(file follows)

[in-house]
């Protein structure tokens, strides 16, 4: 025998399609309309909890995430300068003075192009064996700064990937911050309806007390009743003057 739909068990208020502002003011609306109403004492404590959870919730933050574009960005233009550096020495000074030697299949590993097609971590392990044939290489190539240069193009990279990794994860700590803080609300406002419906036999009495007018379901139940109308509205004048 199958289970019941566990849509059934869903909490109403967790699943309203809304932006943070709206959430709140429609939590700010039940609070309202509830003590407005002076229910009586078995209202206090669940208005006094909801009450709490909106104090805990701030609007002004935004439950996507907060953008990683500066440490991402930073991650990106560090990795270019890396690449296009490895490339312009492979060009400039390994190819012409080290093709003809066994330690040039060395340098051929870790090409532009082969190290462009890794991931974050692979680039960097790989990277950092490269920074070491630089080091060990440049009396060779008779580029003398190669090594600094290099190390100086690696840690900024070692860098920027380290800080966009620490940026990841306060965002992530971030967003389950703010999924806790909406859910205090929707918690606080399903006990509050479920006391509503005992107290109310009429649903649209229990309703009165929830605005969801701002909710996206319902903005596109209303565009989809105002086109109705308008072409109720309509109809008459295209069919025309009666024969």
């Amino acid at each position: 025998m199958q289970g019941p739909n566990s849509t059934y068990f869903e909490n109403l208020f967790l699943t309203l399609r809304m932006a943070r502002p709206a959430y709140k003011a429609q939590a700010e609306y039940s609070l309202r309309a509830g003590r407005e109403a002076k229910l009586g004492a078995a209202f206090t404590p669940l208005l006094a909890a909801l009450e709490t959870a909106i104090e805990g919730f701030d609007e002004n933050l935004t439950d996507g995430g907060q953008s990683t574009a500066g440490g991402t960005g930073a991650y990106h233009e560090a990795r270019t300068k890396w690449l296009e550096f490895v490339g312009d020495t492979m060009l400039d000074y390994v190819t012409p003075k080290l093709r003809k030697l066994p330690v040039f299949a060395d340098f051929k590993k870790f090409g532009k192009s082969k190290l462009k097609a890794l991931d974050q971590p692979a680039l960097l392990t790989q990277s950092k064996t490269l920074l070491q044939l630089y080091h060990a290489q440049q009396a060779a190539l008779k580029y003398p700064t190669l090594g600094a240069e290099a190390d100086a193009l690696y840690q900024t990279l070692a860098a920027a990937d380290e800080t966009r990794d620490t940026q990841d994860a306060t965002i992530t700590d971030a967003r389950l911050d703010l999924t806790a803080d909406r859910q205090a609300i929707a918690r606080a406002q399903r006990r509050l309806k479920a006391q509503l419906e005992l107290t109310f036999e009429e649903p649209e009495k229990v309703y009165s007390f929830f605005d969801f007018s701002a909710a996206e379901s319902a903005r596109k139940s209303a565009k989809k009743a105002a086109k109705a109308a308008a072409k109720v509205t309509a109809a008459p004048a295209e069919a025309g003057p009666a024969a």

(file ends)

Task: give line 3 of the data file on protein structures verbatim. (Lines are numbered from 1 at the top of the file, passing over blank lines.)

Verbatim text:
């Amino acid at each position: 025998m199958q289970g019941p739909n566990s849509t059934y068990f869903e909490n109403l208020f967790l699943t309203l399609r809304m932006a943070r502002p709206a959430y709140k003011a429609q939590a700010e609306y039940s609070l309202r309309a509830g003590r407005e109403a002076k229910l009586g004492a078995a209202f206090t404590p669940l208005l006094a909890a909801l009450e709490t959870a909106i104090e805990g919730f701030d609007e002004n933050l935004t439950d996507g995430g907060q953008s990683t574009a500066g440490g991402t960005g930073a991650y990106h233009e560090a990795r270019t300068k890396w690449l296009e550096f490895v490339g312009d020495t492979m060009l400039d000074y390994v190819t012409p003075k080290l093709r003809k030697l066994p330690v040039f299949a060395d340098f051929k590993k870790f090409g532009k192009s082969k190290l462009k097609a890794l991931d974050q971590p692979a680039l960097l392990t790989q990277s950092k064996t490269l920074l070491q044939l630089y080091h060990a290489q440049q009396a060779a190539l008779k580029y003398p700064t190669l090594g600094a240069e290099a190390d100086a193009l690696y840690q900024t990279l070692a860098a920027a990937d380290e800080t966009r990794d620490t940026q990841d994860a306060t965002i992530t700590d971030a967003r389950l911050d703010l999924t806790a803080d909406r859910q205090a609300i929707a918690r606080a406002q399903r006990r509050l309806k479920a006391q509503l419906e005992l107290t109310f036999e009429e649903p649209e009495k229990v309703y009165s007390f929830f605005d969801f007018s701002a909710a996206e379901s319902a903005r596109k139940s209303a565009k989809k009743a105002a086109k109705a109308a308008a072409k109720v509205t309509a109809a008459p004048a295209e069919a025309g003057p009666a024969a």